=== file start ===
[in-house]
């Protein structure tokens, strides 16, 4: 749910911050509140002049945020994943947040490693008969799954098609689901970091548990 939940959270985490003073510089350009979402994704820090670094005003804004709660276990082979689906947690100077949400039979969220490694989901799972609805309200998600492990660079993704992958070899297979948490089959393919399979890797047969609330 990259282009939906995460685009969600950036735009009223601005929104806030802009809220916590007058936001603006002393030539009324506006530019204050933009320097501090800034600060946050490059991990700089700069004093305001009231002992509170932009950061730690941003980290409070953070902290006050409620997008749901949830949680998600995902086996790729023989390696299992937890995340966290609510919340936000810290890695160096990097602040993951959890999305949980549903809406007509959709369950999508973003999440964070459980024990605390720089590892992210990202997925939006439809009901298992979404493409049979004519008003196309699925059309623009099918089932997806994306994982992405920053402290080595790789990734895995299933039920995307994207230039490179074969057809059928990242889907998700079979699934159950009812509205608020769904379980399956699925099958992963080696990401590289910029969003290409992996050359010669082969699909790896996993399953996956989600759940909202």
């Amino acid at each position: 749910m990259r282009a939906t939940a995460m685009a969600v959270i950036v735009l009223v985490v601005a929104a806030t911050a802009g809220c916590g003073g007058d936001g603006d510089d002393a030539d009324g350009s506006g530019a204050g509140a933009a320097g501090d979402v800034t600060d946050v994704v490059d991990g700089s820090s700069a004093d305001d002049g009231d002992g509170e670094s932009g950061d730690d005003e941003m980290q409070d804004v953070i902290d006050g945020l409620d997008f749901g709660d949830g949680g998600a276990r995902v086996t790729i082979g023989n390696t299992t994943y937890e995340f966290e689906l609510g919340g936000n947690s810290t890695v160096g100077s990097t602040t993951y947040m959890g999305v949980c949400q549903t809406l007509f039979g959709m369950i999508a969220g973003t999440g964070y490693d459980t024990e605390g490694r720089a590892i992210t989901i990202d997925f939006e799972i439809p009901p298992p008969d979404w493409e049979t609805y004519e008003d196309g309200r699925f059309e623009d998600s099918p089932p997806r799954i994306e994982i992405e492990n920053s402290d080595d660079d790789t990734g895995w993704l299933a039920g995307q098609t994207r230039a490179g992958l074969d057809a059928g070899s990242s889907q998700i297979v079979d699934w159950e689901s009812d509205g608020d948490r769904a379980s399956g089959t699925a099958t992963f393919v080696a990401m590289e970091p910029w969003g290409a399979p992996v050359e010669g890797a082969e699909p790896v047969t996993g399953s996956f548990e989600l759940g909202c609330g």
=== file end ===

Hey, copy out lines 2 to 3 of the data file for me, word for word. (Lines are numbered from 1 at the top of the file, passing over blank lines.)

């Protein structure tokens, strides 16, 4: 749910911050509140002049945020994943947040490693008969799954098609689901970091548990 939940959270985490003073510089350009979402994704820090670094005003804004709660276990082979689906947690100077949400039979969220490694989901799972609805309200998600492990660079993704992958070899297979948490089959393919399979890797047969609330 990259282009939906995460685009969600950036735009009223601005929104806030802009809220916590007058936001603006002393030539009324506006530019204050933009320097501090800034600060946050490059991990700089700069004093305001009231002992509170932009950061730690941003980290409070953070902290006050409620997008749901949830949680998600995902086996790729023989390696299992937890995340966290609510919340936000810290890695160096990097602040993951959890999305949980549903809406007509959709369950999508973003999440964070459980024990605390720089590892992210990202997925939006439809009901298992979404493409049979004519008003196309699925059309623009099918089932997806994306994982992405920053402290080595790789990734895995299933039920995307994207230039490179074969057809059928990242889907998700079979699934159950009812509205608020769904379980399956699925099958992963080696990401590289910029969003290409992996050359010669082969699909790896996993399953996956989600759940909202």
């Amino acid at each position: 749910m990259r282009a939906t939940a995460m685009a969600v959270i950036v735009l009223v985490v601005a929104a806030t911050a802009g809220c916590g003073g007058d936001g603006d510089d002393a030539d009324g350009s506006g530019a204050g509140a933009a320097g501090d979402v800034t600060d946050v994704v490059d991990g700089s820090s700069a004093d305001d002049g009231d002992g509170e670094s932009g950061d730690d005003e941003m980290q409070d804004v953070i902290d006050g945020l409620d997008f749901g709660d949830g949680g998600a276990r995902v086996t790729i082979g023989n390696t299992t994943y937890e995340f966290e689906l609510g919340g936000n947690s810290t890695v160096g100077s990097t602040t993951y947040m959890g999305v949980c949400q549903t809406l007509f039979g959709m369950i999508a969220g973003t999440g964070y490693d459980t024990e605390g490694r720089a590892i992210t989901i990202d997925f939006e799972i439809p009901p298992p008969d979404w493409e049979t609805y004519e008003d196309g309200r699925f059309e623009d998600s099918p089932p997806r799954i994306e994982i992405e492990n920053s402290d080595d660079d790789t990734g895995w993704l299933a039920g995307q098609t994207r230039a490179g992958l074969d057809a059928g070899s990242s889907q998700i297979v079979d699934w159950e689901s009812d509205g608020d948490r769904a379980s399956g089959t699925a099958t992963f393919v080696a990401m590289e970091p910029w969003g290409a399979p992996v050359e010669g890797a082969e699909p790896v047969t996993g399953s996956f548990e989600l759940g909202c609330g």